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Confessions of a Book Nerd: Why, What, How, and When To Read

Confessions of Book Nerd: Why, What, How, and When To Read
Posted by Keith Simon

Patrick and I are often asked if we read all the books written by the people we have on the podcast. And the answer is, “Yes! Yes, we do.” Neither of us would feel good about having a conversation with an author whose book we haven’t read.

That answer inevitably leads to questions about how many books we read in a year and how we work reading into our schedules. Here are some quick hits on how I think about reading.

WHY Should You Read?

  1. You get a mentor. Everyone is looking for a mentor, but very few people find one. When I read, it’s as if other people pour into my life. This is especially true with biographies, which usually include key lessons that people have learned over the course of their lives. By reading biographies, I can learn their “life lessons” while there is still time to implement them into my own life.
  2. It’s better than TV. No one changed the world by watching television…or changed their family, neighborhood, church, city, or anything, really.
  3. You learn how to communicate better. Reading helps me become a better communicator. I don’t just learn from what is said but also from how it’s said.
  4. You become a better dinner guest. I grow weary of conversations that are always and only about how busy everyone is or what everyone’s kids are up to. Those are fine topics, but I also find it interesting to talk about current events or things people are learning. When you read, you have something to contribute to the conversation other than the kids’ sports schedules.
  5. You learn about the human condition. When I read, I learn about how people think, what they feel, the issues they face, their hopes and fears, and much more.
  6. You have something to give others. As a pastor, I’m often asked to give people advice or input on both spiritual and practical topics. I must keep learning in order to have something to offer.
  7. You’ll never stop learning. I read because I love to learn and have my ideas challenged.
  8. You’ll fill in some gaps. I read because I need to shore up holes in my life. When there’s something I don’t know, my first reaction is to get a book and learn about it.

WHAT Should You Read?

  1. Read widely. Don’t limit yourself to one genre. Read fiction, history, biography, nonfiction, Christian living, Christian theology, and any other genre that interests you. Reading widely keeps you from getting stuck in a rut.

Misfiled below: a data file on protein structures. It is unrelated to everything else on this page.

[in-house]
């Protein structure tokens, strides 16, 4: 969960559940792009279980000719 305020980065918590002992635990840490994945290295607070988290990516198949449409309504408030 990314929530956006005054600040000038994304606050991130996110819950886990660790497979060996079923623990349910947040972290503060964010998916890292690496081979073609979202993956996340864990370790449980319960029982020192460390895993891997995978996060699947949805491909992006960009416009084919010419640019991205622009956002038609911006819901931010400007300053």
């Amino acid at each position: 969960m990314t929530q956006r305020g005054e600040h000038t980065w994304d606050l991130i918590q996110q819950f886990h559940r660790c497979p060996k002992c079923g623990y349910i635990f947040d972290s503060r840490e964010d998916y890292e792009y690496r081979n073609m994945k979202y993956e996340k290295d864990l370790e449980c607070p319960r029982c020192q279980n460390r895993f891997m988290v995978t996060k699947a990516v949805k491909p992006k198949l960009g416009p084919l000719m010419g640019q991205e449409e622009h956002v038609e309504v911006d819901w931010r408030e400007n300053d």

2. Read a variety of sources. Read newspapers, magazines, and Substack newsletters. I subscribe to way too many things. A subscription to Apple News ($9.99/month) gets you access to several good periodicals. For different reasons, I really enjoy the newsletters published by The Free Press, Ten Minute Bible Talks, Matt Taibbi, Samuel James, and Aaron Renn.
  3. Go over your head. Read books and articles that have vocabulary and concepts that are over your head. If you don’t stretch yourself, you’ll never grow.
  4. Read from people who disagree with you and offer a different perspective. It’s the height of arrogance to assume that you’ve got it all figured out and that those on the other side of an issue don’t have anything important or helpful to say.
  5. Seek out recommendations from people you respect and admire. Look at what’s popular on the New York Times best-seller list. Sometimes it’s good to read what others are reading because it allows you to stay current with the cultural conversation.
  6. Become an author’s superfan. Find an author you like and then read everything (or at least lots of what) they wrote. If you don’t know where to start, try C. S. Lewis, Timothy Keller, N. T. Wright, or Michael F. Bird.
  7. Get author recommendations. Find out what books have shaped the people you respect and admire, then read those books.
  8. Read old and new books. C. S. Lewis defines “chronological snobbery” as the (false) belief that modern people have advanced beyond those of the past. Reading books published in different time periods helps you see the holes in contemporary thought.
  9. Get inspo from our podcast. Read the books written by authors interviewed on Truth Over Tribe.
  10. Utilize recommended reading lists. Below, you’ll find links to my favorite books from the past several years. I originally posted these on our church blog, and I’m hoping you might find some books that you want to read.

The Best Books I Read in 2022

The Best Books I Read in 2021

The Best Books I Read in 2020

The Best Books I Read in 2019

The Best Books I Read in 2018

HOW Do You Read?

  1. Don’t read every book the same. Some books can be read before bed, and others demand more focus and attention. Depending on what I want out of the book, I’ll listen to it on Audible, read it on Kindle, or read a hard copy.
  2. Read interactively. Underline important sentences, star significant paragraphs, and write questions in the margins.
  3. Find a person or small group you can discuss books with. I always learn more when I discuss what I’m reading. Plus, it keeps me accountable for finishing a book in a timely fashion.

WHEN Should You Read?

  1. Always take a book with you. You never know when you will have a few extra minutes at the doctor’s office, while waiting to pick up kids from school, or at the ballgame while your kid is sitting on the bench or playing right field.
  2. Read when you work out. I’ve read while riding a stationary bike, on the elliptical, or using the StairMaster.
  3. Replace Netflix with a book. Almost any time watching TV would be better spent reading.

Are Americans really reading far less today than in the past? According to recent polls, they are. But why? And why does it matter? Hear more on our podcast.



Posted by Keith Simon

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